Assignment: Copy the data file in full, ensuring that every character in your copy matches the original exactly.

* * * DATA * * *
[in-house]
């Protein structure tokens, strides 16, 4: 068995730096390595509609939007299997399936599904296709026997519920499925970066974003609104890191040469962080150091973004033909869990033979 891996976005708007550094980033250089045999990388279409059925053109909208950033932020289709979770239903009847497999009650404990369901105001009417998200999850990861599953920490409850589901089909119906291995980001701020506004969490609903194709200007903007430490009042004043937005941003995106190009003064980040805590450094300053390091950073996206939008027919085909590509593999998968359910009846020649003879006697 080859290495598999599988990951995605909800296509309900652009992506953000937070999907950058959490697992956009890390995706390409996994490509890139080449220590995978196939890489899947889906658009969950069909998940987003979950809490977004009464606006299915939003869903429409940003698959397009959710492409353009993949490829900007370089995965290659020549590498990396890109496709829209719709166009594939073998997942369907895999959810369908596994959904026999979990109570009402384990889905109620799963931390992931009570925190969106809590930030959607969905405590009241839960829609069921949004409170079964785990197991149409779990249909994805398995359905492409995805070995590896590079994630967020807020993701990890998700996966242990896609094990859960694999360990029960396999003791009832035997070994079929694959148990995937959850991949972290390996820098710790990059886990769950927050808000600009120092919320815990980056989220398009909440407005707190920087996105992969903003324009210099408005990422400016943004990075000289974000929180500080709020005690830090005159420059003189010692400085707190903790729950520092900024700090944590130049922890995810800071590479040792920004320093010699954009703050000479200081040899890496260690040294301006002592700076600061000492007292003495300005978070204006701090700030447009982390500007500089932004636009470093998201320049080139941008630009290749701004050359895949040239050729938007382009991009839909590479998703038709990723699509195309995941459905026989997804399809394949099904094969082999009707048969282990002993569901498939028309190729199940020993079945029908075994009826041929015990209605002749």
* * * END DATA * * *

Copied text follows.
[in-house]
């Protein structure tokens, strides 16, 4: 068995730096390595509609939007299997399936599904296709026997519920499925970066974003609104890191040469962080150091973004033909869990033979 891996976005708007550094980033250089045999990388279409059925053109909208950033932020289709979770239903009847497999009650404990369901105001009417998200999850990861599953920490409850589901089909119906291995980001701020506004969490609903194709200007903007430490009042004043937005941003995106190009003064980040805590450094300053390091950073996206939008027919085909590509593999998968359910009846020649003879006697 080859290495598999599988990951995605909800296509309900652009992506953000937070999907950058959490697992956009890390995706390409996994490509890139080449220590995978196939890489899947889906658009969950069909998940987003979950809490977004009464606006299915939003869903429409940003698959397009959710492409353009993949490829900007370089995965290659020549590498990396890109496709829209719709166009594939073998997942369907895999959810369908596994959904026999979990109570009402384990889905109620799963931390992931009570925190969106809590930030959607969905405590009241839960829609069921949004409170079964785990197991149409779990249909994805398995359905492409995805070995590896590079994630967020807020993701990890998700996966242990896609094990859960694999360990029960396999003791009832035997070994079929694959148990995937959850991949972290390996820098710790990059886990769950927050808000600009120092919320815990980056989220398009909440407005707190920087996105992969903003324009210099408005990422400016943004990075000289974000929180500080709020005690830090005159420059003189010692400085707190903790729950520092900024700090944590130049922890995810800071590479040792920004320093010699954009703050000479200081040899890496260690040294301006002592700076600061000492007292003495300005978070204006701090700030447009982390500007500089932004636009470093998201320049080139941008630009290749701004050359895949040239050729938007382009991009839909590479998703038709990723699509195309995941459905026989997804399809394949099904094969082999009707048969282990002993569901498939028309190729199940020993079945029908075994009826041929015990209605002749």